Sucking and beheading dicks: Seferis’s colonial/gender anxieties


Akis Gavriilidis




George Seferis has long been established as the pre-eminently national –and at the same time European- among “our” poets, and more specifically as an exponent of Greekness, masculinity, and national anti-dictatorship unity, although politically conservative or moderate. This article tries to show that these classifications are based on a partial and selective reading of his work. If we turn our attention to hitherto neglected pages of his work unpublished during his lifetime, to his diaries and letters, a considerably different picture emerges: there, we find a warm interest and concern for the colonial situation, on the one hand, and for practices of sexual subjectivation on the other. In the 1930s, Seferis’s writings show a special interest in Indian culture, including a satirical poem and a letter about a dance performance he attended in London. During the next decade, while in South Africa, he was impressed by the condition of the natives there. This does not necessarily mean he adopted an anti-racist perspective; his reaction was a mixed and ambiguous one, spanning from contempt to fascination and even envy In the 50s, Seferis paid a better known and spoken about visit to Cyprus. From this encounter, most people, including literary critics, kept its flag-waving dimension and its supposed backing for the struggle of Greek Cypriots for “Enosis” (annexation to Greece). If we look into his writings themselves, however, we will see him engaging, both positively and negatively, with a Eurocentric colonial discourse and a mythology of exoticism, which he tries to undermine at times. This sensitivity is due to the fact that Seferis himself, when he was integrated into the Greek society and the Greek state as a refugee from Asia Minor, in 1914, suffered such a colonial classification and surveillance, and therefore could identify with those whom he sees being submitted to similar procedures.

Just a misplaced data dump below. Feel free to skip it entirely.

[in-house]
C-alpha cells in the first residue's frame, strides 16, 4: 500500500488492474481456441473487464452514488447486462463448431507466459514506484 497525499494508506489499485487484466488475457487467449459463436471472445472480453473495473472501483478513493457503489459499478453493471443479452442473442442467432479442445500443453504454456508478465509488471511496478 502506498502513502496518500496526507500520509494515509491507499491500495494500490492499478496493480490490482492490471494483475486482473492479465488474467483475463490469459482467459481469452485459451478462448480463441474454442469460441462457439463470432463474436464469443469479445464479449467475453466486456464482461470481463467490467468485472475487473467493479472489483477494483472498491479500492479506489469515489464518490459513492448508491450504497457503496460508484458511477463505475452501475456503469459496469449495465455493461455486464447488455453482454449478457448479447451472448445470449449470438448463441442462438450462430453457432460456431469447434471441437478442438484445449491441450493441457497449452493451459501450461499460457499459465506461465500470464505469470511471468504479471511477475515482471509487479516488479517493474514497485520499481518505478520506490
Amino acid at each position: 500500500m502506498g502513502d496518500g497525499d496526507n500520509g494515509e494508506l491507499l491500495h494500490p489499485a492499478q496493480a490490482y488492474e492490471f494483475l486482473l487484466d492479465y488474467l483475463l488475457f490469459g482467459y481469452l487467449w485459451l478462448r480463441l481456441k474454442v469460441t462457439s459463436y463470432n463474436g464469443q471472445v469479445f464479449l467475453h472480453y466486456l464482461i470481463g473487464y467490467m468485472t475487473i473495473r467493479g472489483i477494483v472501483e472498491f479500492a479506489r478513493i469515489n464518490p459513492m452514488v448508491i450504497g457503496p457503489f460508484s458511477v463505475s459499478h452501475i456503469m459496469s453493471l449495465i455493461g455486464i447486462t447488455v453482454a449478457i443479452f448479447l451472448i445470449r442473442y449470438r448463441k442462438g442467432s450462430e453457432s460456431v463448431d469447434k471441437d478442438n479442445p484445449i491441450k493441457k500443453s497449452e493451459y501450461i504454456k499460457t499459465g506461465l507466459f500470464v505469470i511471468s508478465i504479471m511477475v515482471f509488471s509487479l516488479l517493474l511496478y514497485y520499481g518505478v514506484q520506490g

Akis Gavriilidis is a translator and independent researcher (PhD in legal philosophy, post-doctoral research in political anthropology). He has published several texts in Greek, English, and French, and translated texts of others, in books, journals, and the internet.